cue environmental concern

ch.2, ec-p.1 – opening introductory paragraph for environmental concern section describing the beginning of sociological attention to public concern about ecosystems and support for greater protection of the environment…

“After the first Earth Day in 1970, US sociologists began intensively exploring which constituencies of the population were amenable to and supportive of the environmental movement’s goals (Buttel 1977, Heberlein and Black 1978, Van Liere and Dunlap 1981). This exploration included describing the strength of public concern about ecological conditions (Dunlap 1992), gauging support for environmental policies (Buttel and Flinn 1976), and associating support with social and demographic characteristics (Dunlap and Van Liere 1984). Analysts explored individuals’ perceptions about ecological conditions through original research surveys (Dunlap, Van Liere, Mertig and Jones 2000) and by using secondary data from opinion polling (Dunlap and Scarce 1991). Professional acceptance of environmental sociology as a sub-discipline accelerated studies of environmental concern (Catton and Dunlap 1980). More than a thousand assessments have been conducted since then, most relying on quantitative methodologies (Dunlap and Jones, 2002). Analysts take these views about environmental problems and the variability of expressed environmental concern to reflect the environmental movement’s “social bases” of public support (Dietz, Stern, and Guagnano 1998, Dunlap and Mertig 1992, Jones and Dunlap 1992, Van Liere and Dunlap 1980). These social bases reveal who is concerned about the biophysical world or practices pro-environmental behaviors.”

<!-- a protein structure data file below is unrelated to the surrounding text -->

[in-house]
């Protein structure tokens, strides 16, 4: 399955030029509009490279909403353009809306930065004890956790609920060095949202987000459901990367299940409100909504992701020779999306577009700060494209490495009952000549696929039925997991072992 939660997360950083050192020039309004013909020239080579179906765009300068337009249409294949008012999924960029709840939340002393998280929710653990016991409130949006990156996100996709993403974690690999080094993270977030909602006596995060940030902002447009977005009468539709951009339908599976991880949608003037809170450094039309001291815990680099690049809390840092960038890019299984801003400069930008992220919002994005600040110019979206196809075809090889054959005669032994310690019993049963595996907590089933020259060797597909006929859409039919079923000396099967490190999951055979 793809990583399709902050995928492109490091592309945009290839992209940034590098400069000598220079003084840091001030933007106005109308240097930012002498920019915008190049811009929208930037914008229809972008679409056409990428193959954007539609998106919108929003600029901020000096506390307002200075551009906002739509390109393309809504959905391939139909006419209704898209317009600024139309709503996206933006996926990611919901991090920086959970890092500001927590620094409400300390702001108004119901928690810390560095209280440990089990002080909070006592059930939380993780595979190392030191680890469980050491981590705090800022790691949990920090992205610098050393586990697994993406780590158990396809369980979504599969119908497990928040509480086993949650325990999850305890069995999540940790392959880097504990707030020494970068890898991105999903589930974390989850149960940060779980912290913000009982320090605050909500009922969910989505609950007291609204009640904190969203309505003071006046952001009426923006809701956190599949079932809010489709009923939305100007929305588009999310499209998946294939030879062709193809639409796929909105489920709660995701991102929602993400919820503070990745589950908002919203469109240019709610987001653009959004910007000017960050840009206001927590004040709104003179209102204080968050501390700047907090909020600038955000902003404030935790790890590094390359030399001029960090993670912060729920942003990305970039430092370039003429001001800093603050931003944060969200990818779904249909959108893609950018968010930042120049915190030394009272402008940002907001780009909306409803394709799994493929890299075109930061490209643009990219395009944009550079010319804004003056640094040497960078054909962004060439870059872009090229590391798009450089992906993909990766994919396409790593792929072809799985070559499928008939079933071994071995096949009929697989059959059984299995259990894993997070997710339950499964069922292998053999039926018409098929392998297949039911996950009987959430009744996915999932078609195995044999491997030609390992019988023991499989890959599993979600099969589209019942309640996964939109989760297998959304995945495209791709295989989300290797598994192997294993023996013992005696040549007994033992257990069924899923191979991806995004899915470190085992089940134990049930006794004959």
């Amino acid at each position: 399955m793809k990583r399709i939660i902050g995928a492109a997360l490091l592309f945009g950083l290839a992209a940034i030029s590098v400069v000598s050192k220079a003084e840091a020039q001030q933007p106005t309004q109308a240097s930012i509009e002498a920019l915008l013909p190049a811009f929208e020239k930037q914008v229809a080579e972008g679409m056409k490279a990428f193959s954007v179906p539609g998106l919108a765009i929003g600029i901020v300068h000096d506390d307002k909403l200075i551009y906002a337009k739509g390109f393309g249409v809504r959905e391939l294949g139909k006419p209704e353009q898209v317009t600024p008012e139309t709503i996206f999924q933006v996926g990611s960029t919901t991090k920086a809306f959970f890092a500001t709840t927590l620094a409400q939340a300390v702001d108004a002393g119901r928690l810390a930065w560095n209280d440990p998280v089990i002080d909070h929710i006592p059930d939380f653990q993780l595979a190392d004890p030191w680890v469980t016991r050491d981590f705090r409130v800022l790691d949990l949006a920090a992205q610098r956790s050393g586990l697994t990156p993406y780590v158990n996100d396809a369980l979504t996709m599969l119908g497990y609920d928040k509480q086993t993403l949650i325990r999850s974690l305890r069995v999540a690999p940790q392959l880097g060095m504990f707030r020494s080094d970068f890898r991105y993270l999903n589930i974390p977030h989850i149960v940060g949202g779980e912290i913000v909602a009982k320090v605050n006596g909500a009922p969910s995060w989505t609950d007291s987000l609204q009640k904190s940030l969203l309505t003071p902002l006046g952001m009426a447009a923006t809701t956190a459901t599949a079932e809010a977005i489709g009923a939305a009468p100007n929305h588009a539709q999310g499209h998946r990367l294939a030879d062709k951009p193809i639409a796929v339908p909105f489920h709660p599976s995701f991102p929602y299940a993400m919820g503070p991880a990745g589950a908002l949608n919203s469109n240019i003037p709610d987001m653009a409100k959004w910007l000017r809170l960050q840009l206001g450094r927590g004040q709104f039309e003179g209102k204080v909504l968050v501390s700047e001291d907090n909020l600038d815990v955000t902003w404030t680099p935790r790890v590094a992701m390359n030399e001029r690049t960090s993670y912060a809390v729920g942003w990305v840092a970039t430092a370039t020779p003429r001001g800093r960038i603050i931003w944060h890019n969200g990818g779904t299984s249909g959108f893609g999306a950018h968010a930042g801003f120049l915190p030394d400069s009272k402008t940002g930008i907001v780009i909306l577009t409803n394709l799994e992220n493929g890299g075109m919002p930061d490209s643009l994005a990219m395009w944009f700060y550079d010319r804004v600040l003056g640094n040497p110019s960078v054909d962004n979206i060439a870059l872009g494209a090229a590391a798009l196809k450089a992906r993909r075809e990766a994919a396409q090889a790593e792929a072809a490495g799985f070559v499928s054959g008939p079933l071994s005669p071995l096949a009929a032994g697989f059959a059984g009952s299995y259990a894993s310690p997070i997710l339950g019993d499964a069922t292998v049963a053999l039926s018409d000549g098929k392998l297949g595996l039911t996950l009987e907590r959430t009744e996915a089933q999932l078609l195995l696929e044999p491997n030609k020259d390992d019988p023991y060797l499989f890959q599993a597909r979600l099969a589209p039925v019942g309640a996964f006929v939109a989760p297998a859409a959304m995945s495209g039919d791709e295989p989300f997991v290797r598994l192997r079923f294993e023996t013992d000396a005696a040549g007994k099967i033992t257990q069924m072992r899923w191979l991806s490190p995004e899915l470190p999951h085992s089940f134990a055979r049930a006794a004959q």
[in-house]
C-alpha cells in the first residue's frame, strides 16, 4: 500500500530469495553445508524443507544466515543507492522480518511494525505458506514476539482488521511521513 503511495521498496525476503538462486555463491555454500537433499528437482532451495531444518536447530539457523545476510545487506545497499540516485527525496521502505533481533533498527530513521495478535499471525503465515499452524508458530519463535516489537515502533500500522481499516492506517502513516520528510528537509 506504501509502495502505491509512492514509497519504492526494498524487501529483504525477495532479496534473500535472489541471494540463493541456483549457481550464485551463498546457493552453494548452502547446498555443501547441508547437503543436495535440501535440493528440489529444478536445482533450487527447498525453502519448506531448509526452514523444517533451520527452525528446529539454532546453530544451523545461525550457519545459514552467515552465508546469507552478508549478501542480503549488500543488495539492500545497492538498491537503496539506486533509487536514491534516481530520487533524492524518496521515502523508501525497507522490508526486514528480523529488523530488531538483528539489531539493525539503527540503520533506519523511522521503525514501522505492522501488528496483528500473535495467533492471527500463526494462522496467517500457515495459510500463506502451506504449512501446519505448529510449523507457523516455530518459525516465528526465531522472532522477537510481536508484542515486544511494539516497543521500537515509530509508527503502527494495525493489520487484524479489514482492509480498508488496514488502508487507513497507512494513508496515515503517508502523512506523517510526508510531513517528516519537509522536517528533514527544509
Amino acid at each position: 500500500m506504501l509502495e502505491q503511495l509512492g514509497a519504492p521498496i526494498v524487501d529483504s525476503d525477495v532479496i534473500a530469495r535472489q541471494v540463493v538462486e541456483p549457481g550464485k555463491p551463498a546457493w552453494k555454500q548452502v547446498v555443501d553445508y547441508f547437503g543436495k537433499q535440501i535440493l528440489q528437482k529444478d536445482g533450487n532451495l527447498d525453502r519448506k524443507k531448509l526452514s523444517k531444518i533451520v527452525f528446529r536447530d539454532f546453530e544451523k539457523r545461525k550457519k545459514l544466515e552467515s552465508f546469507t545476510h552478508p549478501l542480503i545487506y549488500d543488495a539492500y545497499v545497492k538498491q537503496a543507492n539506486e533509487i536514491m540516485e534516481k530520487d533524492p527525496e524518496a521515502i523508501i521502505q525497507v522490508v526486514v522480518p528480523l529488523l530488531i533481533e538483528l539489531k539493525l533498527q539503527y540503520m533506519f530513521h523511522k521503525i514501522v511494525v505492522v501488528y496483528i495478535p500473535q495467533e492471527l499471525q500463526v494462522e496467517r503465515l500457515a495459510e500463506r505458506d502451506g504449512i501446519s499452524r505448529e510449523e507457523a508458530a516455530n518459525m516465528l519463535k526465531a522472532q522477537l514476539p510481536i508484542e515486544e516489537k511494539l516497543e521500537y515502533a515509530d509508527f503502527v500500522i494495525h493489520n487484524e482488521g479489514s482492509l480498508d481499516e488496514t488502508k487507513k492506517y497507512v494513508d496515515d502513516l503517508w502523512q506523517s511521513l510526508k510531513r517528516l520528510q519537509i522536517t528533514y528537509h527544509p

The Earth seen from Apollo 17.

The Earth seen from Apollo 17. (Photo credit: Wikipedia)

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